Thursday, March 18, 1971
The frogs were out in full chorus Saturday night. One of the delights of spring is to hear the frogs. Snow Wednesday!
Stanley Wooddell reports a flock of geese flying north last Wednesday.
The parade will be at one o’clock this year, followed by the horse pulling contest. Lyle Campbell and Kenneth Cohenour will be in charge of the parade and Eugene Simmons and Fred Burns will again handle the horse pulling contest.
The favorite Quadreelers will be back for the Square Dance at the Southern States lot.
A dog show will be a new feature…
This year, Pocahontas County is 150 years old. The badge will feature this and tours of Huntersville are being planned. Our Centennial Songbird, Mrs. Dotty Clutter O’Donnell, thinks she can be here for Friday night’s program, which will also feature some historical pageantry.
Mrs. Rachel V. Taylor, 70, of Loudonville, Ohio; born at Green Bank, a daughter of the late George and Mary Gillespie Sheets. Burial in the Loudonville Cemetery.
Brown Miller, 80, of Huntersville, a farmer; burial in the Dilley Cemetery near Huntersville.
Mrs. Goldie Mae Lee, 59, of Cass, a member of the Cass Baptist Church.
Ray L. Sutton, 49, of Minnehaha Springs; born at Raywood, a son of the late James R. and Nannie Ray Sutton. Burial in Mountain View Cemetery.
Paul Combs, 61, of Hillsboro; born at Woodrow, a son of the late Jacob and Lucy Combs. Burial in the Cochran Cemetery near Marlinton.
Mrs. Sarah Viola Champlin, 98, of Durbin; burial in the Odd Fellows Cemetery at Elkins.
Mrs. Fannie Mae Cutlip, 78, of Frost, burial in the Mt. Zion United Methodist Church cemetery on Droop.
Mrs. Teresa Ethel Higgins, 69, of Cass; burial in the Hilltop Cemetery near Cass.
Mrs. Maxine Ervine Clayton, widow of the late Dr. C. F. Clayton, of Fort Worth, Texas; born on Browns Mountain, a daughter of the late G. M. and Elizabeth Sharp Ervine. Burial in Fort Worth.
Around the County
By Beth Barrell
It will soon be garden time again, and I find it interesting to observe how people plow and plant. Most wait until the ground warms up and then get out their rototillers and go to work, or, if lacking their own equipment, wait for a neighbor with a tractor to plow for them. Then they prepare and plant. But there are others who study the almanac before hand and plow and plant only when things are favorable up above. Is the moon on the way up? Are the signs right or wrong?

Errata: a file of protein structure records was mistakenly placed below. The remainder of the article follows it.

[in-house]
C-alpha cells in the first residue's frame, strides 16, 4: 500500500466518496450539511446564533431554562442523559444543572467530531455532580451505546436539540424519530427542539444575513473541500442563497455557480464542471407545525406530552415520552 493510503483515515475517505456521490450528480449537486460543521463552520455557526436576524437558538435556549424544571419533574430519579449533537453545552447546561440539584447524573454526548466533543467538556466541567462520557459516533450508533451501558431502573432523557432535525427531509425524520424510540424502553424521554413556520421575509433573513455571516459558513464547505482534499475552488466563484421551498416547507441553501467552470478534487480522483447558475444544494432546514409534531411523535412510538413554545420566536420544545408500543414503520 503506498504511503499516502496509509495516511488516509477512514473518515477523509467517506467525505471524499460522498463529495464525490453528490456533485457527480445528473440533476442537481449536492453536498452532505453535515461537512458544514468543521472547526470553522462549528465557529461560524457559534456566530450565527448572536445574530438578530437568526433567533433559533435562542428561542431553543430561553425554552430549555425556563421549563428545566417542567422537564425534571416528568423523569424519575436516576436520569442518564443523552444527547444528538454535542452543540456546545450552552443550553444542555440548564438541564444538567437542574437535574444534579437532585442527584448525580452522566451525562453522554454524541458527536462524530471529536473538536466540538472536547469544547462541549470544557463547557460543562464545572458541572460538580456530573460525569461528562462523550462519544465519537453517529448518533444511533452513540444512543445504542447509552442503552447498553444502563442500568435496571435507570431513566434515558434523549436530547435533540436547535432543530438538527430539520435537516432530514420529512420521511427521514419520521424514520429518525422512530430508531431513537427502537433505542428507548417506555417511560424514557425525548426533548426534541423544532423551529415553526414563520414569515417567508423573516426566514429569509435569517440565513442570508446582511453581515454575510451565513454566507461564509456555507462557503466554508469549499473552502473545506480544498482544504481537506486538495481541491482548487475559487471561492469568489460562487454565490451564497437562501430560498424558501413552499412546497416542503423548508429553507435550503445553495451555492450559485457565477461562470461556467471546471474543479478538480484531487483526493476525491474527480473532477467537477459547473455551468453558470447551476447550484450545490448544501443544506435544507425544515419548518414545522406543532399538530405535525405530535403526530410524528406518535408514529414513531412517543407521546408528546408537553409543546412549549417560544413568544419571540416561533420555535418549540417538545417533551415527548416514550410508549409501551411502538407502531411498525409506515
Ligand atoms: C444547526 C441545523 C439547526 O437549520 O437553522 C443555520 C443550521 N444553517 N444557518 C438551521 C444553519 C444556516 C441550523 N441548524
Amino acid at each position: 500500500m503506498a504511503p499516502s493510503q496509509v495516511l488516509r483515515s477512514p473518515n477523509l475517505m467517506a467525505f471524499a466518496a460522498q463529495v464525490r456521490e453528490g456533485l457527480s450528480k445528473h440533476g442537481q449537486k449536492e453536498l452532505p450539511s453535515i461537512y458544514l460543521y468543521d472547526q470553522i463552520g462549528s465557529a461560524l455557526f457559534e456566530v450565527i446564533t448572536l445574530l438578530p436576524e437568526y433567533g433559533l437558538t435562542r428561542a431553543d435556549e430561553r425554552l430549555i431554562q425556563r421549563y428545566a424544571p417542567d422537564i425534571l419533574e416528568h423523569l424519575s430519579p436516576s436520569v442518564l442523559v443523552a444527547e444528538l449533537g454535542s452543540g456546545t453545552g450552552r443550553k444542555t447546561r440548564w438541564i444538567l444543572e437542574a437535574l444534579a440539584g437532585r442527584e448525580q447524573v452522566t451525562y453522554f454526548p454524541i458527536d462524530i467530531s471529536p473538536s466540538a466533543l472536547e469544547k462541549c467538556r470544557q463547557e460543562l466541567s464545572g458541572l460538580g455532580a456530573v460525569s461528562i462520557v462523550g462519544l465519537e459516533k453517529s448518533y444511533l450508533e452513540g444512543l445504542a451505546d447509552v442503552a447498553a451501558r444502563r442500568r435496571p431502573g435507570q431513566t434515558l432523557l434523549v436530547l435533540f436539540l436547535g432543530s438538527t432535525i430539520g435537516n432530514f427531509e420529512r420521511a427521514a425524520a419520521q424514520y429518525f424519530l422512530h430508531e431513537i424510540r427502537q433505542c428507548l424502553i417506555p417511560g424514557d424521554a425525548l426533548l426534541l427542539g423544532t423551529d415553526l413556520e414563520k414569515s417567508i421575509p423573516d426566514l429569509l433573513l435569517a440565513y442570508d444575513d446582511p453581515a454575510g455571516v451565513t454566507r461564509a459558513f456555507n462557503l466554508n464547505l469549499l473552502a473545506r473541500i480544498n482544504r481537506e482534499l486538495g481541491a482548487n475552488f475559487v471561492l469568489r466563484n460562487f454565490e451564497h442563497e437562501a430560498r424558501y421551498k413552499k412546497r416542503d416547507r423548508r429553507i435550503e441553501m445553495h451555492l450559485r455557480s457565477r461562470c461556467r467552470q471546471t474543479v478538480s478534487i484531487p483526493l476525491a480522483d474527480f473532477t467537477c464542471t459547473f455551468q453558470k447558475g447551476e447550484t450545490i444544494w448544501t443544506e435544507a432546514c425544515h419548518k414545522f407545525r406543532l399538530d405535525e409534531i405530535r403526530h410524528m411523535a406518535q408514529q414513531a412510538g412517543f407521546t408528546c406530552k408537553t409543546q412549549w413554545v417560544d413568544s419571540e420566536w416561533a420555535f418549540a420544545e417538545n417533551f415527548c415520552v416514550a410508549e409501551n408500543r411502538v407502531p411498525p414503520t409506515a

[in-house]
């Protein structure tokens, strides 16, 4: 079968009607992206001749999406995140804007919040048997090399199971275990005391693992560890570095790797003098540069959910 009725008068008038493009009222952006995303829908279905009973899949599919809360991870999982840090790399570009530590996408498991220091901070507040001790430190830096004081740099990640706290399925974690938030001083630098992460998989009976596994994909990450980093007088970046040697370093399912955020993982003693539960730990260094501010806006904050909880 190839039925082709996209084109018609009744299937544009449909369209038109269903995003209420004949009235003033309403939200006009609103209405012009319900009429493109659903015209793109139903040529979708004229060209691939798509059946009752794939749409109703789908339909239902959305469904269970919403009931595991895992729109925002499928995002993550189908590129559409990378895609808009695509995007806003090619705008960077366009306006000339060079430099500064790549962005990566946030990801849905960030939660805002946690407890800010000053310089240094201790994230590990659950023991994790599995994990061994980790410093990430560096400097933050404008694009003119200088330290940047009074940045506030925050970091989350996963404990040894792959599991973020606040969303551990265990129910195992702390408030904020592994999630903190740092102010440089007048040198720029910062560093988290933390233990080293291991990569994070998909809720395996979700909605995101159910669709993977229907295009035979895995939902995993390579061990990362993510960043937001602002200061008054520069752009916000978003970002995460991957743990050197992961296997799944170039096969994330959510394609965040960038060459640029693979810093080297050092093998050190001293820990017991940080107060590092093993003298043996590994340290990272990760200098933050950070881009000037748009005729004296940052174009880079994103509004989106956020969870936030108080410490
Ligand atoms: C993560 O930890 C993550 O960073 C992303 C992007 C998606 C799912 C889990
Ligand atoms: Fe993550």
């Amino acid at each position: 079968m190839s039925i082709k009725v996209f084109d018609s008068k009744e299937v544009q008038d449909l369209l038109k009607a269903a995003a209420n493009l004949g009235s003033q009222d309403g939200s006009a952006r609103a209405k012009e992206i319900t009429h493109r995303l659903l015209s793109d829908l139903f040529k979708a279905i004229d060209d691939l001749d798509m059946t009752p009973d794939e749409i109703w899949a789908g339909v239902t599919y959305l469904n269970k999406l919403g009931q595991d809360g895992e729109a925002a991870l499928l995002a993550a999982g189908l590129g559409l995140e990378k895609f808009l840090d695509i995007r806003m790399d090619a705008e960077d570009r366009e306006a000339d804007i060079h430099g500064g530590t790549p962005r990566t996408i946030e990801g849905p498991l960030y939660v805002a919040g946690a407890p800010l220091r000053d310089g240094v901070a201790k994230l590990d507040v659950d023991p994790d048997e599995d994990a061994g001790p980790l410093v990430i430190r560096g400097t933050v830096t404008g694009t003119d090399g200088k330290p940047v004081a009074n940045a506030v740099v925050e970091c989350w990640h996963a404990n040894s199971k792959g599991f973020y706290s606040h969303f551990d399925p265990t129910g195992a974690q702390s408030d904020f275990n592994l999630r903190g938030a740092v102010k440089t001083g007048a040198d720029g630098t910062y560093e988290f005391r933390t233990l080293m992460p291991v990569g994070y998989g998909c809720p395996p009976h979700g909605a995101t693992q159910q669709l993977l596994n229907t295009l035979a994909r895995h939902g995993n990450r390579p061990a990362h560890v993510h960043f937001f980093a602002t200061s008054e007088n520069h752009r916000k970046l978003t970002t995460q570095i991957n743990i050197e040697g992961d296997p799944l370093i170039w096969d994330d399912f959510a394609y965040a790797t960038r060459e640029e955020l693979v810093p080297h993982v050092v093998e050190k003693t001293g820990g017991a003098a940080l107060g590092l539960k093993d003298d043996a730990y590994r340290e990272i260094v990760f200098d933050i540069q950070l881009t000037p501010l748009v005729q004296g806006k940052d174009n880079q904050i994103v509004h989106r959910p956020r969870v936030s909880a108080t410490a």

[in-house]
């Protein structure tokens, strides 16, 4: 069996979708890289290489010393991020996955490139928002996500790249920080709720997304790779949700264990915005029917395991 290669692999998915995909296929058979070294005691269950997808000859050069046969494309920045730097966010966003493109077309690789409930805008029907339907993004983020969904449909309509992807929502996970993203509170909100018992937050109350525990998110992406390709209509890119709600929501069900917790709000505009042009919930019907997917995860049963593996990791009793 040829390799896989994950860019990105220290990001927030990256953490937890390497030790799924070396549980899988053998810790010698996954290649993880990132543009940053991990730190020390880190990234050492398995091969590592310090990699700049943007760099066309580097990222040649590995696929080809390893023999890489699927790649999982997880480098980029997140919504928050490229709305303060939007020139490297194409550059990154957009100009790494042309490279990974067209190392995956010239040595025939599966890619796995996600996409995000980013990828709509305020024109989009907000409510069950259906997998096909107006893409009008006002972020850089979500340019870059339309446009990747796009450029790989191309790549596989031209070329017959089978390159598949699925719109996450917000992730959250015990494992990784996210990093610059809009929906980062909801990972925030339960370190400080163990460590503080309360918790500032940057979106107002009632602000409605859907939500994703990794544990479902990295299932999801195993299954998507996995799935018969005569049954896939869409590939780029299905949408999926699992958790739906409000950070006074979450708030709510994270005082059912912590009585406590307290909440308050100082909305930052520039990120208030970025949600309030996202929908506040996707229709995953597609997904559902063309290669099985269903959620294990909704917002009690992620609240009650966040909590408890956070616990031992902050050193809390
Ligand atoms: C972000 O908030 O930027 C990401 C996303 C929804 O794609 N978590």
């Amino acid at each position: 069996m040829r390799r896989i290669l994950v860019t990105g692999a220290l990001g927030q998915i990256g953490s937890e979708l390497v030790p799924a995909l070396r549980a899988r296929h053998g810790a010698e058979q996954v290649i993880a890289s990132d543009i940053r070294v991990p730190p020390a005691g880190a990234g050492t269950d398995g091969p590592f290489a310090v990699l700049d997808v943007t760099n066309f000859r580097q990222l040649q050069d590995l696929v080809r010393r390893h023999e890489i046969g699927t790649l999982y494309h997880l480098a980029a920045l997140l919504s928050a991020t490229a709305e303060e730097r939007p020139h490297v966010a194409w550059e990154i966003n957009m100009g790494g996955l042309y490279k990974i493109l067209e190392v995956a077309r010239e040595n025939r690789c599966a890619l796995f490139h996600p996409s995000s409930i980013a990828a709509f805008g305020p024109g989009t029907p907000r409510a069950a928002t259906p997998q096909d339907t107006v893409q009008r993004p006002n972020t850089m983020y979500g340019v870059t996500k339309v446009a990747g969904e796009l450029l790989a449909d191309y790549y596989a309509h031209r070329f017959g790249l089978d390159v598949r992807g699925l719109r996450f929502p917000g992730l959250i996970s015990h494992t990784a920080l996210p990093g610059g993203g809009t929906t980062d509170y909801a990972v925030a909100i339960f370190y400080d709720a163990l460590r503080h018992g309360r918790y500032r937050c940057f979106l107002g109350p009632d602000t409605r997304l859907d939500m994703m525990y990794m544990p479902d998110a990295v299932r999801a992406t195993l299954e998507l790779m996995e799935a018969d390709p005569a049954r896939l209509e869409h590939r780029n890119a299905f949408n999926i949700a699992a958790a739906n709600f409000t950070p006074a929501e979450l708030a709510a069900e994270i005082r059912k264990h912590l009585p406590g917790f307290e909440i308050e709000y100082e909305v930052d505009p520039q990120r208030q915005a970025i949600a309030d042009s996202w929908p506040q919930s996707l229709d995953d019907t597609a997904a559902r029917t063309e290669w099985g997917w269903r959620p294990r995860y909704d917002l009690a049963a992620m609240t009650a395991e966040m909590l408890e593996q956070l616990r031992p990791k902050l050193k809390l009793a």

To those who set no store by the almanac, this seems like a superstition left over from the days of our grandparents, all right for them, but not for us who have been exposed to science and the new ways. Actually, as it turns out, our grandparents differed about planting by the almanac as much as people do today.
Not long ago I asked J. W. “Hoot” Jones if he could remember what some of the old folks thought. (Mr. Jones used to live in Pocahontas County. As his friends know, he is a good teller of stories, and has a long memory.)
Here is what he wrote: “I don’t talk too much about the almanac signs since I was sort of taken down a few notches, so to speak, by a farmer who used to live near Hillsboro and is now deceased. One day I told him he was planting in the wrong sign, and he told me in a few words something like this, “I plant my seeds in the ground, not in the almanac, and besides, I have seen many an almanac, and I have never seen your picture in it.
“So, since then, I have been sorta careful whom I give advice to about the almanac….”